E recruitment

1,241 views

Published on

E-Recruitment

Published in: Education, Technology, Business
0 Comments
2 Likes
Statistics
Notes
  • Be the first to comment

No Downloads
Views
Total views
1,241
On SlideShare
0
From Embeds
0
Number of Embeds
5
Actions
Shares
0
Downloads
31
Comments
0
Likes
2
Embeds 0
No embeds

No notes for slide

E recruitment

  1. 1. ERECRUITMENT BY, S. VENKATA SIVA KUMAR, MBA ASSISTANT PROFESSOR LAQSHYA GROUP OF COLLEGES, KHAMMAM
  2. 2.  E-Recruitment     or eRecruitment is the process of personnel recruitment using electronic resources, in particular the internet. Companies and recruitment agents have moved much of their recruitment process online so as to improve the speed by which candidates can be matched with live vacancies. Using database technologies, and online job advertising boards and search engines, employers can now fill posts in a fraction of the time previously possible. Using an online e-Recruitment system may potentially save the employer time as usually they can rate the e-Candidate and several persons in HR independently review eCandidates. Some recruiting companies have set up their own systems like Taleo, and even Unicef, while also new companies were created to provide these services like Jobtrain, Ivy
  3. 3.  Definition of an Applicant: A job applicant is someone who has indicated an interest in a position at an organization. Generally, a job applicant has expressed his interest by submitting a resume and cover letter and/or filling out an application form (either a hard copy or online).  However, the applicant may also have expressed his interest in a position orally, such as by speaking with the employer directly. While the applicant is a potential candidate for the position, he is not yet hired.  As a result of the onslaught of resumes and applications transmitted electronically, the Equal Employment Opportunity Commission (EEOC) has proposed guidelines to define when a person who applies for a job over the Internet is considered an applicant.  This is important since employers are required to keep records for applicants on the basis of race, gender, or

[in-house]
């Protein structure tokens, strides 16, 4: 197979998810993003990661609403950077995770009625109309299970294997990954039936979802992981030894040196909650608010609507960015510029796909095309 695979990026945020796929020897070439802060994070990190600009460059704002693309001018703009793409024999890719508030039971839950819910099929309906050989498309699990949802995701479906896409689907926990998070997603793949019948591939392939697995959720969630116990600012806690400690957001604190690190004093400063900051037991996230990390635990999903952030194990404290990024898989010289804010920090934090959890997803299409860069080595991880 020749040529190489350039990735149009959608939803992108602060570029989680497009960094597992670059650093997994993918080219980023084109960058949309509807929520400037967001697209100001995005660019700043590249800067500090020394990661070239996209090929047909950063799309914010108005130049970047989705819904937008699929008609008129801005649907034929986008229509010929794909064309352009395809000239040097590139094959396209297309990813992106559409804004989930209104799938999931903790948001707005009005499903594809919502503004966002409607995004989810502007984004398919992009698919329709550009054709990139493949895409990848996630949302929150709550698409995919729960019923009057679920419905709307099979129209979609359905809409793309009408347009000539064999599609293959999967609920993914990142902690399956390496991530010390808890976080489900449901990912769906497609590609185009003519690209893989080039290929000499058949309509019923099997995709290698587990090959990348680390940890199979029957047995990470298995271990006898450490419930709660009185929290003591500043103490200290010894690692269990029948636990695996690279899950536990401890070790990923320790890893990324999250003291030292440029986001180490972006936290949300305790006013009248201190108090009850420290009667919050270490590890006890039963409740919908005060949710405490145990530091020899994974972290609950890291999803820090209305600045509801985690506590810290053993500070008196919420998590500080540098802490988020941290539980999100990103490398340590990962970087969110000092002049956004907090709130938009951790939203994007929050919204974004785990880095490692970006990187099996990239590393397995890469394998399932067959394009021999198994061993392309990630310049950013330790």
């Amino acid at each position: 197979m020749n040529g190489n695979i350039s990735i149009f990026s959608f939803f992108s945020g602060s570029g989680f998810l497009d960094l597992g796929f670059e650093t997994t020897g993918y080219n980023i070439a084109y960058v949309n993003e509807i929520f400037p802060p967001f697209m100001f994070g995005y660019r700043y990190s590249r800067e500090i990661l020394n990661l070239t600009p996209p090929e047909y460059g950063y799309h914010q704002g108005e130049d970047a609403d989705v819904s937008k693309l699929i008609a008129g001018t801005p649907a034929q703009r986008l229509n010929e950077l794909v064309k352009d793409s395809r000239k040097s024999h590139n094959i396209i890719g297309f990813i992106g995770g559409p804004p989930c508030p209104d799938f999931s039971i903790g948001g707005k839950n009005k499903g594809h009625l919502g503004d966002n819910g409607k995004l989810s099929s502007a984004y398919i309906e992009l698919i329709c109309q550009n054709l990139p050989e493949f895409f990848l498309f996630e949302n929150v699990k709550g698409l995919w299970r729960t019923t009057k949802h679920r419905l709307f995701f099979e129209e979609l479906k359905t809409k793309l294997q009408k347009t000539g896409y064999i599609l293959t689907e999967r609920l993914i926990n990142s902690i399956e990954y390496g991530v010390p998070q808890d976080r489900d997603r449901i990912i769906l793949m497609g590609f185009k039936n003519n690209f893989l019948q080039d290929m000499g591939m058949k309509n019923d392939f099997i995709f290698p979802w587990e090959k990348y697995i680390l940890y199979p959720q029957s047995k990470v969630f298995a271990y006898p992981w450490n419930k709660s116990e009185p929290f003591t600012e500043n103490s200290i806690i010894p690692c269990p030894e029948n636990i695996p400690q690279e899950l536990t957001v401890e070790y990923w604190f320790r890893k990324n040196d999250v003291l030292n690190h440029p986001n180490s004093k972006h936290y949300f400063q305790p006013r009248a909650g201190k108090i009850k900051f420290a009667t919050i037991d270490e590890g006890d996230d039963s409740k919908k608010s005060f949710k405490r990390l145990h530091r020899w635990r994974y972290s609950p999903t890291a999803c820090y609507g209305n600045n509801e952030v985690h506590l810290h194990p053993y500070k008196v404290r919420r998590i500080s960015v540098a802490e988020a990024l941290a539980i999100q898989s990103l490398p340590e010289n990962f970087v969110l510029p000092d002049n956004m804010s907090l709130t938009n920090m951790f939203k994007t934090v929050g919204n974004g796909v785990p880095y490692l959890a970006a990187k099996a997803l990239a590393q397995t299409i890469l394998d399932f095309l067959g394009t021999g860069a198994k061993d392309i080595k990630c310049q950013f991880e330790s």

4. 4.  Electronic Resumes:  Up until the late 1980s and early 1990s, all resumes were     printed and delivered on paper. Today, many companies report receiving a 50/50 ratio of paper and electronic resumes, while others boast of having a “no paper” policy. Proponents of the electronic format offer the following reasons for discouraging paper resumes: Paper costs considerably more than the average electronic file of six kilo-bytes. Processing paper into an electronic format takes longer than processing an originally electronic file. Mail delivery is slow: the average U.S. based letter takes three days to reach its destination; the average electronic transmission takes three seconds.
  5. 5. Electronic Resumes (CONT....)  Electronic files can be formatted, extracted, and otherwise manipulated countless ways; they can also be incorporated with other data or stored in various applications or systems.  Paper resume supporters argue that electronic resumes are often difficult to read and lack a professional look. In addition, they argue, some applicants express concerns about confidentiality and privacy, as well as fear that their resumes will get lost in a mile-high cyber pile, so they continue to favour a mailed paper resume.
  6. 6. Scannable/Text-Based Resumes: Scannable/text-based resumes are basically devoid of all formatting:  no bold type, italics, underlining, bullets, fancy fonts, tabs, columns, or rule lines.  Scannable resumes, then, are text-focused as opposed to design-focused. Typically, they are created and/or saved in a text (.txt) file format.  The most scannable documents are those that have highquality letter forms, high contrast, and no columnar structure that will turn well-written phrases into gibberish after the document is scanned.